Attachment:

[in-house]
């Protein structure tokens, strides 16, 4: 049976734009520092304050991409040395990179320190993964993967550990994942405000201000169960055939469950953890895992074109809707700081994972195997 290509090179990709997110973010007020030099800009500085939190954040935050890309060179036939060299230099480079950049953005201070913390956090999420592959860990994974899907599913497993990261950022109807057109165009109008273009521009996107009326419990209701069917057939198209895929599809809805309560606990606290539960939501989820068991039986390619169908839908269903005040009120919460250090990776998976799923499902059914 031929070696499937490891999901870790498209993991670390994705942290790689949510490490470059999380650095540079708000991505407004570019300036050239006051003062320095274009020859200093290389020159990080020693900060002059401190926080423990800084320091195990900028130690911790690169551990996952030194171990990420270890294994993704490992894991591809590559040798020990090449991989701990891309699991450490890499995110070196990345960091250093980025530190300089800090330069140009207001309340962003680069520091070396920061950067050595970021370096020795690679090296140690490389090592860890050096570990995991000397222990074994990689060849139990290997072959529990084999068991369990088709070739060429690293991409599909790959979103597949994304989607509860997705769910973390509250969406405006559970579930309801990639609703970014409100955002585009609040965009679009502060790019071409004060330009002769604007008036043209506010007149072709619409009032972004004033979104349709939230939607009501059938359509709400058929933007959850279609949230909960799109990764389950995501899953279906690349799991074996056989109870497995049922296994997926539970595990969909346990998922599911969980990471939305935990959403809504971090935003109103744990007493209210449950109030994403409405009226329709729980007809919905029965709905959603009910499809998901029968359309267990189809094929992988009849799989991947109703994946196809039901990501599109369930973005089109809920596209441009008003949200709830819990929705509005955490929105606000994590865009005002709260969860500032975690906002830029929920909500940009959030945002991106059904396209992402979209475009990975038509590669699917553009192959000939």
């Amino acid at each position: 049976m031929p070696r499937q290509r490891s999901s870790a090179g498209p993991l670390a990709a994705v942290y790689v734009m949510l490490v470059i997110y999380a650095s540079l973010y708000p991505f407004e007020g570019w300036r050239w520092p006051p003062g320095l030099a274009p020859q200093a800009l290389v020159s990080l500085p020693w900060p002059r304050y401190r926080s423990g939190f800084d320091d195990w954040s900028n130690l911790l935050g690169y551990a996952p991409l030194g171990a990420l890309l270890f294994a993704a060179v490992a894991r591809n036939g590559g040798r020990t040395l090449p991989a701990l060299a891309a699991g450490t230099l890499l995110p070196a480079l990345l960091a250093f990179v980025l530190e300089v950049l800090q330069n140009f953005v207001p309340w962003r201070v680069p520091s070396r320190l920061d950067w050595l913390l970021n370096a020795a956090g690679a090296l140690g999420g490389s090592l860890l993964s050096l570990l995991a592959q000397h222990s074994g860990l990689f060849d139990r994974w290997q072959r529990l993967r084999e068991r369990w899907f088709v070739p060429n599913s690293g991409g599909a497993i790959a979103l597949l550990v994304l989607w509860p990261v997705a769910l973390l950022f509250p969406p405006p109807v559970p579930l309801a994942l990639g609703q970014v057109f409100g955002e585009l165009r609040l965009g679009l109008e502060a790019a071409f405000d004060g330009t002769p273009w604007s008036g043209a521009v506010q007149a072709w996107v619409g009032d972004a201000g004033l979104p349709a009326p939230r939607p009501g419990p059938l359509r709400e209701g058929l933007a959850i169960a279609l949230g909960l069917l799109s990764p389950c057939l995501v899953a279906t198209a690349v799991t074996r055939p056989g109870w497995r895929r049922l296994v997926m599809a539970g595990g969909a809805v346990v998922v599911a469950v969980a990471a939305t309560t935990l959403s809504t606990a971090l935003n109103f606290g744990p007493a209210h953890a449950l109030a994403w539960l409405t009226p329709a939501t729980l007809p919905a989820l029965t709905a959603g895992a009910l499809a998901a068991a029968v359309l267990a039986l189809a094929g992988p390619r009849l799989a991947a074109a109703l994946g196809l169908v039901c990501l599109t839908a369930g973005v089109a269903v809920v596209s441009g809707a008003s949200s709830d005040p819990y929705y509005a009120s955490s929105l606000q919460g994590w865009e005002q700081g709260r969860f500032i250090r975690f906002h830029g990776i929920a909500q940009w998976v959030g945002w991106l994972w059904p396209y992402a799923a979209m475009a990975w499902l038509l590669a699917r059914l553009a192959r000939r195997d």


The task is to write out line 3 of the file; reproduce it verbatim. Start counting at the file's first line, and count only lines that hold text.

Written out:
């Amino acid at each position: 049976m031929p070696r499937q290509r490891s999901s870790a090179g498209p993991l670390a990709a994705v942290y790689v734009m949510l490490v470059i997110y999380a650095s540079l973010y708000p991505f407004e007020g570019w300036r050239w520092p006051p003062g320095l030099a274009p020859q200093a800009l290389v020159s990080l500085p020693w900060p002059r304050y401190r926080s423990g939190f800084d320091d195990w954040s900028n130690l911790l935050g690169y551990a996952p991409l030194g171990a990420l890309l270890f294994a993704a060179v490992a894991r591809n036939g590559g040798r020990t040395l090449p991989a701990l060299a891309a699991g450490t230099l890499l995110p070196a480079l990345l960091a250093f990179v980025l530190e300089v950049l800090q330069n140009f953005v207001p309340w962003r201070v680069p520091s070396r320190l920061d950067w050595l913390l970021n370096a020795a956090g690679a090296l140690g999420g490389s090592l860890l993964s050096l570990l995991a592959q000397h222990s074994g860990l990689f060849d139990r994974w290997q072959r529990l993967r084999e068991r369990w899907f088709v070739p060429n599913s690293g991409g599909a497993i790959a979103l597949l550990v994304l989607w509860p990261v997705a769910l973390l950022f509250p969406p405006p109807v559970p579930l309801a994942l990639g609703q970014v057109f409100g955002e585009l165009r609040l965009g679009l109008e502060a790019a071409f405000d004060g330009t002769p273009w604007s008036g043209a521009v506010q007149a072709w996107v619409g009032d972004a201000g004033l979104p349709a009326p939230r939607p009501g419990p059938l359509r709400e209701g058929l933007a959850i169960a279609l949230g909960l069917l799109s990764p389950c057939l995501v899953a279906t198209a690349v799991t074996r055939p056989g109870w497995r895929r049922l296994v997926m599809a539970g595990g969909a809805v346990v998922v599911a469950v969980a990471a939305t309560t935990l959403s809504t606990a971090l935003n109103f606290g744990p007493a209210h953890a449950l109030a994403w539960l409405t009226p329709a939501t729980l007809p919905a989820l029965t709905a959603g895992a009910l499809a998901a068991a029968v359309l267990a039986l189809a094929g992988p390619r009849l799989a991947a074109a109703l994946g196809l169908v039901c990501l599109t839908a369930g973005v089109a269903v809920v596209s441009g809707a008003s949200s709830d005040p819990y929705y509005a009120s955490s929105l606000q919460g994590w865009e005002q700081g709260r969860f500032i250090r975690f906002h830029g990776i929920a909500q940009w998976v959030g945002w991106l994972w059904p396209y992402a799923a979209m475009a990975w499902l038509l590669a699917r059914l553009a192959r000939r195997d």